Henri Soule (1903-1966), owner of the famous Le Pavillon restaurant in New York City, owned the Hedges Inn in East Hampton Village from 1954 until 1964, turning it into a renowned destination that attracted socialites and celebrities. In 1958, the inn won Holiday magazine's Dining Distinction Award for the fifth time running. The magazine featured a list of award-winning restaurants from all across the nation in its July issue, and the Hedges was one of only four Long Island establishments to make the cut.
The menu seen here shows the French-influenced dishes served on Sunday, Aug. 30, 1959. Dinner selections, listed in French, included caviar, lobster dumplings, veal chops with tarragon, and green beans with herbs. Served for dessert was "fruits rafraichis, granité," a frozen mixture of sweetened fruit puree similar to sorbet.
Members of the Hedges family, whose presence here dates back to the founding of East Hampton, were shoemakers, farmers, and whaling captains. The inn property is said to have been in the family from 1652 to 1923. The oldest surviving portion of the existing building is the 17th-century cellar; the barn once served as a cobbler's shop.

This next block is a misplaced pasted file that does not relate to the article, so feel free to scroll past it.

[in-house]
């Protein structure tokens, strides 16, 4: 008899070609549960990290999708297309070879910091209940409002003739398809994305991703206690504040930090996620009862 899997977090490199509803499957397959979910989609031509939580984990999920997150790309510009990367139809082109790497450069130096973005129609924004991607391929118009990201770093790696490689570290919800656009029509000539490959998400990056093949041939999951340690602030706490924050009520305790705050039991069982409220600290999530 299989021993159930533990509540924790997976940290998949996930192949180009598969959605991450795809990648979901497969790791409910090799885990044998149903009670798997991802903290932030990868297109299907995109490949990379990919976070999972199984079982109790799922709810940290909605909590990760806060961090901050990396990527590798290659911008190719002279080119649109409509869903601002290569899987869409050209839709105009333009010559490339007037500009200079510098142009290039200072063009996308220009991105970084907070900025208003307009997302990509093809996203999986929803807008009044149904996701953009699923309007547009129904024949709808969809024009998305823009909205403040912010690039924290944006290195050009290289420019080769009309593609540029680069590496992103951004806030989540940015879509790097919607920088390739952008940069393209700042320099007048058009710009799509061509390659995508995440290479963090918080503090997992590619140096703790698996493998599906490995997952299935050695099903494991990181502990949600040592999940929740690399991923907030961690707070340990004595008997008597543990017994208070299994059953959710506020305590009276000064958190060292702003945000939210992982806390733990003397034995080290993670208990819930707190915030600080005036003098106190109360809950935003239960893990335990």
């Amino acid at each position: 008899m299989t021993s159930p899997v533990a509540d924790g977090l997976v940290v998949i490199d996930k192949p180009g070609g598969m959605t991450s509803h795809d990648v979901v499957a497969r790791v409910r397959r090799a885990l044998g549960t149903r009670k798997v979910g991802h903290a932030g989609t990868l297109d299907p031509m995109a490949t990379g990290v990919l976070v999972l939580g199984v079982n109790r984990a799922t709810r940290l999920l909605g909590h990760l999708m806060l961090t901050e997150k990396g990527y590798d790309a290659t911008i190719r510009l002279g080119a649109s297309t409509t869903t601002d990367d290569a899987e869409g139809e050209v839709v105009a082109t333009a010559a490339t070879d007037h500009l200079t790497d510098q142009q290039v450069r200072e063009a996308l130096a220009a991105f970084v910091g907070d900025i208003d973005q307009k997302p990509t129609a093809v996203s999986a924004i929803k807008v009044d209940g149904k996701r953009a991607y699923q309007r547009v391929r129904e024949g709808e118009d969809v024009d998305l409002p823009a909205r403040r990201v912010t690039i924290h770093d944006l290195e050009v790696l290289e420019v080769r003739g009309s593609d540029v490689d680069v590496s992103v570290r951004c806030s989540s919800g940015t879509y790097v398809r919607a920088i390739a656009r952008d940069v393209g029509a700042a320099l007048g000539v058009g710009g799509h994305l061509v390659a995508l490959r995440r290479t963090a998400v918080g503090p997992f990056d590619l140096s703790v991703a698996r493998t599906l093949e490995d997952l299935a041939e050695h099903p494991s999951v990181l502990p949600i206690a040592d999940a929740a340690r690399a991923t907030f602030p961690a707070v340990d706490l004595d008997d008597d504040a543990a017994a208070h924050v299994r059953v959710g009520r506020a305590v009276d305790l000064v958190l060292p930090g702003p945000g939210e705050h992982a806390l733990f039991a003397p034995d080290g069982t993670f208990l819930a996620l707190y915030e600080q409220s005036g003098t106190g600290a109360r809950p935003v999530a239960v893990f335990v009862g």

John D. Hedges (1839–1918) tore down the original house and built a new one in 1873. He added two stories to the new place and put it into service as a boarding house run by his wife, Caroline Isabella Homan Hedges (1846–1923). Boarders visited from all over and raved about her good New England cooking.
In 1924, Mrs. Harry Hamlin, a well-known presence on the East End social circuit, bought the building and restored it for reopening in 1935. Mrs. Hamlin sold the inn in 1954 to Henri Soule, who kept it until 1964. The property changed hands several times before coming into the possession of its present owner, who renovated it in 2016.